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Gristmill: Fresh, whole-brain news.


Traffic deaths are down, but pedestrian and cyclist deaths are up

Fewer people are dying in car accidents in the U.S. (except in California, where it's been raining lately and people have been very confused). Traffic deaths fell 1.9 percent in 2011, hitting their lowest level since 1949.

That's great news for drivers, who haven't been getting a lot of good news in their driver-lives lately. Here's the bad news: Drivers are killing the rest of us. The Los Angeles Times reports on new federal transportation figures:

Federal officials highlighted the overall decrease in [traffic] deaths. But at least one traffic safety group said the figures were alarming, particularly a 3% increase in pedestrian deaths and an 8.7% increase in cyclist fatalities from 2010 to 2011.

"We are still concerned about the numbers of cyclists and pedestrians at risk on our roadways," said Paul Oberhauser, co-chairman of the Chicago-based Traffic Safety Coalition, which is partly funded by the traffic safety camera industry. "This new report is a reminder we still need to be cautious and share the road."

Rory Finneren
Read more: Cities, Living


How ExxonMobil may cause a civil war in Iraq

When George W. Bush decided that the United States (and its "allies") were going to invade Iraq, there was some small amount of outcry. Opposition focused on three areas: speculation that Bush only wanted to open the country's oil markets, concern that an invasion would spark civil conflict, and some displeasure that the administration lied about Iraq's arsenal of weapons. (In retrospect, these critiques were pretty fair.)

A policeman stands guard near a pool of oil that leaked from a damaged pipeline in Basra province.
Atef Hassan / Reuters
A policeman stands guard near a pool of oil that leaked from a damaged pipeline in Basra province.

So it's with some anguish and a sense that the cosmos has again rearranged itself that we report another hiccup in Iraq's already turbulent passage to stability. At the center of it: one of the oil companies for whom several hundred thousand American troops kicked open the door.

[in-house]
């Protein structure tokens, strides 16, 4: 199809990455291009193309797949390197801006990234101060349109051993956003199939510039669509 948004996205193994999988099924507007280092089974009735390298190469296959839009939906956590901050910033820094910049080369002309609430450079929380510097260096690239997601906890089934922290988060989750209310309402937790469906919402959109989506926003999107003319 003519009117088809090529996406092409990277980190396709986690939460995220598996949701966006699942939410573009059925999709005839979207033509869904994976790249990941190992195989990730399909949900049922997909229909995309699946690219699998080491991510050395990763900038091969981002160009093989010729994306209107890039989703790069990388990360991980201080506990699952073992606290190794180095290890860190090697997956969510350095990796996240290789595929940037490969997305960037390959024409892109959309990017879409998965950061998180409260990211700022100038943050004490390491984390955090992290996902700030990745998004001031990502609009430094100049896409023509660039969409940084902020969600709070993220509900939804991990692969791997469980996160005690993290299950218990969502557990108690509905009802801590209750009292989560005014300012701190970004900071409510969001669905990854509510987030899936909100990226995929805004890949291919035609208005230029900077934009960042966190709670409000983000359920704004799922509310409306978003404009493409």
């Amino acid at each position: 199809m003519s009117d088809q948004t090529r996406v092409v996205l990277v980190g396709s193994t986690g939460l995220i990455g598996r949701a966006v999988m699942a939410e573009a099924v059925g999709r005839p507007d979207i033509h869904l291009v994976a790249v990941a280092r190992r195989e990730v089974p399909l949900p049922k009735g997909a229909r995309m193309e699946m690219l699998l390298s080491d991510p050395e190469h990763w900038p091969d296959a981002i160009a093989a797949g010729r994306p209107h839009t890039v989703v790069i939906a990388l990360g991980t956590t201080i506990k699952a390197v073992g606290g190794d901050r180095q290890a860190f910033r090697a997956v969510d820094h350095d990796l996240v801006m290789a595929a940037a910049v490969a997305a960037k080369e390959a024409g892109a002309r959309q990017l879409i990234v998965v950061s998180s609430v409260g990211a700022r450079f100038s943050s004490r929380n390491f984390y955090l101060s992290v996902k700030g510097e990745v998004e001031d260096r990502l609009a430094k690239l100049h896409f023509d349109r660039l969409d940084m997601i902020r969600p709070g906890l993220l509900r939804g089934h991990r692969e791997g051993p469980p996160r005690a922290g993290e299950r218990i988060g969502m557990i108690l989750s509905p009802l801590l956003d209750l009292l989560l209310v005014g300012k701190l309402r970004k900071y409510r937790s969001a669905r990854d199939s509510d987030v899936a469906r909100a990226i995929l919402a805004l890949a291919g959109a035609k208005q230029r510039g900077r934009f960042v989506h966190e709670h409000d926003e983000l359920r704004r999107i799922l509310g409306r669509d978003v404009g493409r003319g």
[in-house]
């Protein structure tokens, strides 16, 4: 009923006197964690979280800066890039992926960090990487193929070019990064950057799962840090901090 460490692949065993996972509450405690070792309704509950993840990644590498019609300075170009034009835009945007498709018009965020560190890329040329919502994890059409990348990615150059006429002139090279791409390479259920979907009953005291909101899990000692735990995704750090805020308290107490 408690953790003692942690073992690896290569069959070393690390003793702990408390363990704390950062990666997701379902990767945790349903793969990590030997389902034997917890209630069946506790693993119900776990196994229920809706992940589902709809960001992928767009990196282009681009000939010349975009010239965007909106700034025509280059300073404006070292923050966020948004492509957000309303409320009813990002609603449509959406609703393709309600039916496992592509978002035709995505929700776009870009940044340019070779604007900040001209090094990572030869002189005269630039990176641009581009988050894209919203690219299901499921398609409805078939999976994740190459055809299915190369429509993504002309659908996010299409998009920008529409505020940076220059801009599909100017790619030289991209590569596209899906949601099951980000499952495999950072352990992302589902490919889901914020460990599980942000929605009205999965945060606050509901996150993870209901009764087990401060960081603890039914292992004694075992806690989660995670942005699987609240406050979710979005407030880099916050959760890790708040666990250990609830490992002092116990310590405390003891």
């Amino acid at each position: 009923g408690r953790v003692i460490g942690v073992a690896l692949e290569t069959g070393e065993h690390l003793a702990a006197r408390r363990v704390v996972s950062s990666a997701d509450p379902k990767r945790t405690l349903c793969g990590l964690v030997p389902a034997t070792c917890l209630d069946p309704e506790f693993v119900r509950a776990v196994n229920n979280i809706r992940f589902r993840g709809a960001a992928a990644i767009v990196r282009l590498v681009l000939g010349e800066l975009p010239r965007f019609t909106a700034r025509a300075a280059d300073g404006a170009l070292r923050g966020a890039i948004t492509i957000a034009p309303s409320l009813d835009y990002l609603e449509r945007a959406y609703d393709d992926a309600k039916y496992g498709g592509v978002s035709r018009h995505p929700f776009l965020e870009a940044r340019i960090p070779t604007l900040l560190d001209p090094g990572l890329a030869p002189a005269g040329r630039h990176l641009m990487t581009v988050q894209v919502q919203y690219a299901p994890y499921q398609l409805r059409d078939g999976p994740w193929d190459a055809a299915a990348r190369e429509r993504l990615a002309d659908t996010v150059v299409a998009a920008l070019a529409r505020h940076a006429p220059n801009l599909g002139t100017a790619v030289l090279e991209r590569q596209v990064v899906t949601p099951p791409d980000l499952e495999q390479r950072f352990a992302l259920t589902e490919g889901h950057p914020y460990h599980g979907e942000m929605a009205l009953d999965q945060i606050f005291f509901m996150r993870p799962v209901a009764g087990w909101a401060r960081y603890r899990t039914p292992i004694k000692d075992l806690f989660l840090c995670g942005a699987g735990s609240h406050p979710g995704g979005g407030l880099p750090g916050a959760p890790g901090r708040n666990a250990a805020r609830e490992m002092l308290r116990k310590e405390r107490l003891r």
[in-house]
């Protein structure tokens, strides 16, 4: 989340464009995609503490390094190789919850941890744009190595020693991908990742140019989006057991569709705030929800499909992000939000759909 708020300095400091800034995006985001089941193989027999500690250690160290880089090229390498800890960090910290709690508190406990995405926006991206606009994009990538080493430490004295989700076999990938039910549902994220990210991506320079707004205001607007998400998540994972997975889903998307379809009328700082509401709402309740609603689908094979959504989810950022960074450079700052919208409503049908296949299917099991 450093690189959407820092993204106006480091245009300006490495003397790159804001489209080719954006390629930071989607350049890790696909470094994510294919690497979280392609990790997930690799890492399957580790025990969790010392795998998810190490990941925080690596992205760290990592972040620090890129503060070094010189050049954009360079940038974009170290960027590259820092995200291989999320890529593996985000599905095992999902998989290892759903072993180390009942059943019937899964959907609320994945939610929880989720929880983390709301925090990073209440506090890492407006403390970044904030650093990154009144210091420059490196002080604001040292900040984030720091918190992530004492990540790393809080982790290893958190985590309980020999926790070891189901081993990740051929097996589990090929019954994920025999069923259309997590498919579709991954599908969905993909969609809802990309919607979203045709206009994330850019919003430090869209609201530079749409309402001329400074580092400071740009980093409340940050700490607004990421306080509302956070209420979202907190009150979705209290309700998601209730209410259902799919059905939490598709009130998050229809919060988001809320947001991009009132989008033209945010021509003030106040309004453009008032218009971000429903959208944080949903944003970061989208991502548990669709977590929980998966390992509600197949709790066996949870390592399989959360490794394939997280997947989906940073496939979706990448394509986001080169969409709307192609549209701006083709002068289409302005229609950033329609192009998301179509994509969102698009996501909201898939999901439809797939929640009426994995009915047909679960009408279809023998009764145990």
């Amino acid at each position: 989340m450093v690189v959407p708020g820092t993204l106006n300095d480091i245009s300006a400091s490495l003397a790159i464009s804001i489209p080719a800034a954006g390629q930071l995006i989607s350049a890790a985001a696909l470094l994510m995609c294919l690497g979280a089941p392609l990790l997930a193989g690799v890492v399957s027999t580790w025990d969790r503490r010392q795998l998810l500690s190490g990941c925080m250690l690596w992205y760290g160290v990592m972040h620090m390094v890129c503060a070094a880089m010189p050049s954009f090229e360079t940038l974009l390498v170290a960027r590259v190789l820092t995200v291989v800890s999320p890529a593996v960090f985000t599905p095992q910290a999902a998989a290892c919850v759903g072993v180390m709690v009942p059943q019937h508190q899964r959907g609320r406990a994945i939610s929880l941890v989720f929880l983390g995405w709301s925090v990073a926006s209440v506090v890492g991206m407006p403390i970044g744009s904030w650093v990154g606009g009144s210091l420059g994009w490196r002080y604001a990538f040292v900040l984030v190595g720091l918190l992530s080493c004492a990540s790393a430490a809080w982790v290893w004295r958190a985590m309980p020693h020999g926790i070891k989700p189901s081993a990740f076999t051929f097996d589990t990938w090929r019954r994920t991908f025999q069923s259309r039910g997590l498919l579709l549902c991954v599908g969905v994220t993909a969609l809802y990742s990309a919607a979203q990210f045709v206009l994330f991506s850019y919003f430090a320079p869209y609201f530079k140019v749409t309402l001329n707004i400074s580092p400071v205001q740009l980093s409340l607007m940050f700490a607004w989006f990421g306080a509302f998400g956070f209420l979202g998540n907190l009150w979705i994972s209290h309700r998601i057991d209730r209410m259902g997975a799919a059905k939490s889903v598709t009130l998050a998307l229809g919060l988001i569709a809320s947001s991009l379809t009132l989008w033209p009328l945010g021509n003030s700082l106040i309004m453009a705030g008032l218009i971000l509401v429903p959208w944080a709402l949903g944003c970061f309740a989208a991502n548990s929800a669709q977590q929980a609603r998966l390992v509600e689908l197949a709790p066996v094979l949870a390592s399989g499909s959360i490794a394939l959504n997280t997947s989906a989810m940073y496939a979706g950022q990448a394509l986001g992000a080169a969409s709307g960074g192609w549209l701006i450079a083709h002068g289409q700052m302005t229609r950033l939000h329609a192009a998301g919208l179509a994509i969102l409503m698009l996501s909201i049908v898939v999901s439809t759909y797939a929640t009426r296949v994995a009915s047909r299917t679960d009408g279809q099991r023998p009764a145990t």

From the Washington Post:

With their opposing armies massed on either side of the contested border dividing southern and northern Iraq, leaders in Baghdad and the semiautonomous Kurdistan region are warning they are close to civil war -- one that could be triggered by Exxon Mobil.

Although leaders on both sides are negotiating a walk back from the brink, they also say their armies could easily be provoked into battle. ...

“The prime minister has been clear: If Exxon lays a finger on this territory, they will face the Iraqi army,” said Sami Alaskary, a member of parliament and close confidant of Prime Minister Nouri al-Maliki. “We don’t want war, but we will go to war, for oil and for Iraqi sovereignty.”

ExxonMobil is not the first company to attempt to walk the line between Kurdistan and Iraq proper. Earlier this year, Chevron announced a deal with the Kurds and was black-listed by Iraq. Exxon's leases are closer to the informal border with Iraq, raising the government's ire.

Read more: Uncategorized


By 2017, the world will be burning enough coal for another U.S. and Russia

Coal mine

Extremely good news for the world: Over the next five years, oil will fall from the top spot as a source of energy.

Extremely bad news for the world: Coal will replace it.

From The Guardian:

Coal consumption is increasing all over the world -- even in countries and regions with carbon-cutting targets -- except the US, where shale gas has displaced coal, shows new research from the International Energy Agency (IEA). The decline of the fuel in the US has helped to cut prices for coal globally, which has made it more attractive, even in Europe where coal use was supposed to be discouraged by the emissions trading scheme. …

According to the IEA, demand from China and India will drive world coal use in the coming five years, with India on course to overtake the US as the world's second biggest consumer. China is the biggest coal importer, and Indonesia the biggest exporter, having temporarily overtaken Australia.